Social Constraints on the Visual Perception of Biological Motion
This chapter sheds light on how the once-clear distinctions between the visual and social approaches to social categorization of the human body have begun to blur. First, it reviews findings from classic studies of biological motion perception that bear directly on domains that social psychologists care deeply about—the perception of social categories, identities, and psychological states. It then describes two ways in which these basic patterns are constrained by social psychological processes. It reviews evidence that social category knowledge constrains the interpretation and evaluation of dynamic body motion for evaluative social judgments. Then, it presents data highlighting how knowledge structures(i.e., stereotypes)can bias one's basic perception of the human body in motion.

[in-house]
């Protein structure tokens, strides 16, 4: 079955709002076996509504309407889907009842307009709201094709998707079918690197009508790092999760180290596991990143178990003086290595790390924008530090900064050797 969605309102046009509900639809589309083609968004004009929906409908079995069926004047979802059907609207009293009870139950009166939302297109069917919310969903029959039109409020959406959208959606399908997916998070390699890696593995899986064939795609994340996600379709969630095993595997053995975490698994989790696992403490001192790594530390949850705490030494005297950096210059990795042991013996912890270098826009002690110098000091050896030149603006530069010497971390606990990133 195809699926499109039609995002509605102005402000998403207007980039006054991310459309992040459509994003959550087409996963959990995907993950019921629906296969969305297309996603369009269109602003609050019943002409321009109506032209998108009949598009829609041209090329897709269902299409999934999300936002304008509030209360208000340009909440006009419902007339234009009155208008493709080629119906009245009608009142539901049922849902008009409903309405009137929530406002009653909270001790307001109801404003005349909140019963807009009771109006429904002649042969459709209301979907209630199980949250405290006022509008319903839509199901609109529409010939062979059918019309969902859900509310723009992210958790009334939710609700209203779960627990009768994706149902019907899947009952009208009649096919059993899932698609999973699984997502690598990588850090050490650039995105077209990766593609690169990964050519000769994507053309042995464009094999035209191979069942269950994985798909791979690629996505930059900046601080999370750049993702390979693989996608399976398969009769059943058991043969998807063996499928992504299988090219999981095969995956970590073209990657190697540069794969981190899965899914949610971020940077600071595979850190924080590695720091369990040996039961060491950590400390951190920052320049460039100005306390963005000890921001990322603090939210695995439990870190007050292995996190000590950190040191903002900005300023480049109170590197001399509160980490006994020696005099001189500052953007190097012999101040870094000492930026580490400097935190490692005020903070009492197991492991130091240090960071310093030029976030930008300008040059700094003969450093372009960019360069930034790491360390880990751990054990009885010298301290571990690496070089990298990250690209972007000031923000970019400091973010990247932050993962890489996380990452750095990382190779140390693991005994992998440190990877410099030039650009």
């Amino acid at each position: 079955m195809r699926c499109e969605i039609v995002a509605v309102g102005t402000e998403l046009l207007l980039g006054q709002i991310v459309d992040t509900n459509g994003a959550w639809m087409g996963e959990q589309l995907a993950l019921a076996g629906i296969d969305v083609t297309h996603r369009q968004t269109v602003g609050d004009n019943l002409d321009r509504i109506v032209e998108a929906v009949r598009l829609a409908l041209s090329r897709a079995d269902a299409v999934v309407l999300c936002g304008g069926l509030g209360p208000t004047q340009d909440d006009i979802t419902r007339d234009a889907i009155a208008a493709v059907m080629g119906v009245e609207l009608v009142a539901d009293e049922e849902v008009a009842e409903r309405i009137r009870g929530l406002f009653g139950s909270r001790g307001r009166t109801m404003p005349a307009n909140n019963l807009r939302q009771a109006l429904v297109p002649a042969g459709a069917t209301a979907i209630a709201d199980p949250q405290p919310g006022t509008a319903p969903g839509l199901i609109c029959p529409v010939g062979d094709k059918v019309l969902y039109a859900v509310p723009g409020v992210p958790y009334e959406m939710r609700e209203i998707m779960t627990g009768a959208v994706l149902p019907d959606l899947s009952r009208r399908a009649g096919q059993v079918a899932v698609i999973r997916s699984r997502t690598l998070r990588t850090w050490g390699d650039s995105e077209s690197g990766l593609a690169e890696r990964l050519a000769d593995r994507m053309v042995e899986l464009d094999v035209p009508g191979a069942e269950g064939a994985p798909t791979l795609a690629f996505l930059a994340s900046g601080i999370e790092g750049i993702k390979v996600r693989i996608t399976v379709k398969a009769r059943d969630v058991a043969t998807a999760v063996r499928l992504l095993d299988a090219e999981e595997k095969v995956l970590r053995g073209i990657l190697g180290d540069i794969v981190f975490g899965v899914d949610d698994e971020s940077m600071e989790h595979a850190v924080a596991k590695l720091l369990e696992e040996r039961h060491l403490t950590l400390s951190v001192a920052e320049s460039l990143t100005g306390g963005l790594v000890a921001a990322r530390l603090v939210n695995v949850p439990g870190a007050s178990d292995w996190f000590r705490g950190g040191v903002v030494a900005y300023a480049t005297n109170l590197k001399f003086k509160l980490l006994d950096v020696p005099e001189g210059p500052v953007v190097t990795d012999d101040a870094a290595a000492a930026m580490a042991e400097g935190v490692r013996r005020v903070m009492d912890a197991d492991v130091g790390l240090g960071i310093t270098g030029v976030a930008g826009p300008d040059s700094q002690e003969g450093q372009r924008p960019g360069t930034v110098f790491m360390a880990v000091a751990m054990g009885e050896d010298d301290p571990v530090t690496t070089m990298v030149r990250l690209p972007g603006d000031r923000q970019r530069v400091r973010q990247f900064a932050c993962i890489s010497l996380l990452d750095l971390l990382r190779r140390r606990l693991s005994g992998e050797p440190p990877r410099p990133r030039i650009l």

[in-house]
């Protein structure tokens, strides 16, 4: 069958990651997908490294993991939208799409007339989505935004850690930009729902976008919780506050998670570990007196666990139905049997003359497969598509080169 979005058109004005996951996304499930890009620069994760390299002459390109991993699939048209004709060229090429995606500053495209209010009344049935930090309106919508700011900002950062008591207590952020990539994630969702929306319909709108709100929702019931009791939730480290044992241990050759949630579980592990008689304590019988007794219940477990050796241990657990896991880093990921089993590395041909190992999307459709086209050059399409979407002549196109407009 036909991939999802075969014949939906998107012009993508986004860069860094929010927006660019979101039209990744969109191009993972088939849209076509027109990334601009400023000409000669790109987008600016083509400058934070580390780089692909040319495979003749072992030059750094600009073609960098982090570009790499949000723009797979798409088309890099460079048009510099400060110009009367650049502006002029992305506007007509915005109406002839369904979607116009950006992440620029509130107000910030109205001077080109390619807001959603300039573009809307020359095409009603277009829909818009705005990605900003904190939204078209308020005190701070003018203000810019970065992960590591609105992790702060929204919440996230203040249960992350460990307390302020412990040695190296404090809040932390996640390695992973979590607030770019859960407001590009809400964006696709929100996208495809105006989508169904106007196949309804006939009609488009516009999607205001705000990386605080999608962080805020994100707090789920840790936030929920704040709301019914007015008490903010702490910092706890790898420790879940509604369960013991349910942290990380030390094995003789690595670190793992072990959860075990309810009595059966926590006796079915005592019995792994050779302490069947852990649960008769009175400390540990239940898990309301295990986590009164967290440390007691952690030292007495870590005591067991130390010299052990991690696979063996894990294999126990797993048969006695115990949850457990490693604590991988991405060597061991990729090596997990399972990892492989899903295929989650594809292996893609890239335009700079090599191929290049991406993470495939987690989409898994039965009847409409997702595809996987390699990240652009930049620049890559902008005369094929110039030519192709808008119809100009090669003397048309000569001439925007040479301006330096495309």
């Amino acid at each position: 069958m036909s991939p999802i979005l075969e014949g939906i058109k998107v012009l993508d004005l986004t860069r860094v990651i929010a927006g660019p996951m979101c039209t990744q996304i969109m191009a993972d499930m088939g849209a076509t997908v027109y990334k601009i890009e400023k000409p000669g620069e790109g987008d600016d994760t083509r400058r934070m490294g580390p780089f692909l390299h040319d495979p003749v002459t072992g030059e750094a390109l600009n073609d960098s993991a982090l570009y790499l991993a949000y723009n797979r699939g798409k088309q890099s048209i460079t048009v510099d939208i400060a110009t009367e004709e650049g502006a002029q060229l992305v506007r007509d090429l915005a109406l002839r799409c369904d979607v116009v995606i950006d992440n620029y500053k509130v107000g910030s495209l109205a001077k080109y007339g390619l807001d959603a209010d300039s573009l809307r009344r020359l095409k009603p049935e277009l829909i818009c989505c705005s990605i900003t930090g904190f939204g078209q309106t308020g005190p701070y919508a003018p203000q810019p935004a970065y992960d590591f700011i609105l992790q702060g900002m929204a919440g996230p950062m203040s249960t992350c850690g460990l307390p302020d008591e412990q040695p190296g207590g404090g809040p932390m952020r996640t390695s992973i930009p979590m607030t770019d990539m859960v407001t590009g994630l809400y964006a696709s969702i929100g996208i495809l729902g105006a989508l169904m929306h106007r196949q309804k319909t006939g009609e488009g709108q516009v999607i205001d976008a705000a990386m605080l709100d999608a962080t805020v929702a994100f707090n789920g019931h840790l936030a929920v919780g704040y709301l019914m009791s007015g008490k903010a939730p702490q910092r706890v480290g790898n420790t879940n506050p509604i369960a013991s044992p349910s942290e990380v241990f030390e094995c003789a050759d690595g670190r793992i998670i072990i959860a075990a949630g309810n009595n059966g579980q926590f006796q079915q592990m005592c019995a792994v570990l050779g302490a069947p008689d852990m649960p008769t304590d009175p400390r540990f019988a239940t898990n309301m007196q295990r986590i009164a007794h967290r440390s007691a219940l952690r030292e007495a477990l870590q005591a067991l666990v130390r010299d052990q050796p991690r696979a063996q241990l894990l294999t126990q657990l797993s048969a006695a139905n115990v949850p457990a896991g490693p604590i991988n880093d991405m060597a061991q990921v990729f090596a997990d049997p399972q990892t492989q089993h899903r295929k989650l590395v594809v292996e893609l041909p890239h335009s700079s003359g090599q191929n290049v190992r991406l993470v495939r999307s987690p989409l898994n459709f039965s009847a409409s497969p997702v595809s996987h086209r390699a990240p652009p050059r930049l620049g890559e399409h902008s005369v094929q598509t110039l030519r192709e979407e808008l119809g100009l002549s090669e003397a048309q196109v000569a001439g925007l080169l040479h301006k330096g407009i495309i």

Oxford Scholarship Online requires a subscription or purchase to access the full text of books within the service. Public users can however freely search the site and view the abstracts and keywords for each book and chapter.
If you think you should have access to this title, please contact your librarian.